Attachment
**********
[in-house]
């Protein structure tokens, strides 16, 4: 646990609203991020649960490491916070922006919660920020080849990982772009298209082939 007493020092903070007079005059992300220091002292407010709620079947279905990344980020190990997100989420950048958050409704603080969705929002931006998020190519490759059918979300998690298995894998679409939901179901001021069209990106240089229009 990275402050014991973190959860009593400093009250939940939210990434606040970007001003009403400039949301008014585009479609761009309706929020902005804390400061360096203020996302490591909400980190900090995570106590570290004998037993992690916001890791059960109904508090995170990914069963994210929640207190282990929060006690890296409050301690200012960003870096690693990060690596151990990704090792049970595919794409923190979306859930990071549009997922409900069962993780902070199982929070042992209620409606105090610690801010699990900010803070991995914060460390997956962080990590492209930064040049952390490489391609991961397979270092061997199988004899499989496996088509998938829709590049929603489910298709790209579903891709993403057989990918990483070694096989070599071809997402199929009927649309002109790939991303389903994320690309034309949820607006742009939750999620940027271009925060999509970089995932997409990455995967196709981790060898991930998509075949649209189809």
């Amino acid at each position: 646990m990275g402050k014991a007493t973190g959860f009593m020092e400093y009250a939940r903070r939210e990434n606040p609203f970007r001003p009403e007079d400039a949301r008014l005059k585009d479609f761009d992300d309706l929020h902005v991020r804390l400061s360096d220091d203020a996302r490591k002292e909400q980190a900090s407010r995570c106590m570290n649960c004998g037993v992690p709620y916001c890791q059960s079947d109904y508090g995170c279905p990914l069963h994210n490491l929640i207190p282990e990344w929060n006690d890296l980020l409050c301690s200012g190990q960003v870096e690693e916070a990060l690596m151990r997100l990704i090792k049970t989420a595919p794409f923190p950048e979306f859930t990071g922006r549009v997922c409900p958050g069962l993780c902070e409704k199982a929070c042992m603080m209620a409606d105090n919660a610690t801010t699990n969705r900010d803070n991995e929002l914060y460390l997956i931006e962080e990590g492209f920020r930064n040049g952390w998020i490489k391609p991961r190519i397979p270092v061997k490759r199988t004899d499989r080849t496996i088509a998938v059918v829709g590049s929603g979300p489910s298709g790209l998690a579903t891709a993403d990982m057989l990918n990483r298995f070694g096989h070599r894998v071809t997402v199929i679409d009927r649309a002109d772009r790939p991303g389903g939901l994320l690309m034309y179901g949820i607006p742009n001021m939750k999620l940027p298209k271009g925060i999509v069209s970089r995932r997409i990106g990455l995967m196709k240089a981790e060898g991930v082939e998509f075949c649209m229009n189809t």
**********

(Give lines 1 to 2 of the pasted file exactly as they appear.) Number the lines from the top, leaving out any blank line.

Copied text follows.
[in-house]
């Protein structure tokens, strides 16, 4: 646990609203991020649960490491916070922006919660920020080849990982772009298209082939 007493020092903070007079005059992300220091002292407010709620079947279905990344980020190990997100989420950048958050409704603080969705929002931006998020190519490759059918979300998690298995894998679409939901179901001021069209990106240089229009 990275402050014991973190959860009593400093009250939940939210990434606040970007001003009403400039949301008014585009479609761009309706929020902005804390400061360096203020996302490591909400980190900090995570106590570290004998037993992690916001890791059960109904508090995170990914069963994210929640207190282990929060006690890296409050301690200012960003870096690693990060690596151990990704090792049970595919794409923190979306859930990071549009997922409900069962993780902070199982929070042992209620409606105090610690801010699990900010803070991995914060460390997956962080990590492209930064040049952390490489391609991961397979270092061997199988004899499989496996088509998938829709590049929603489910298709790209579903891709993403057989990918990483070694096989070599071809997402199929009927649309002109790939991303389903994320690309034309949820607006742009939750999620940027271009925060999509970089995932997409990455995967196709981790060898991930998509075949649209189809």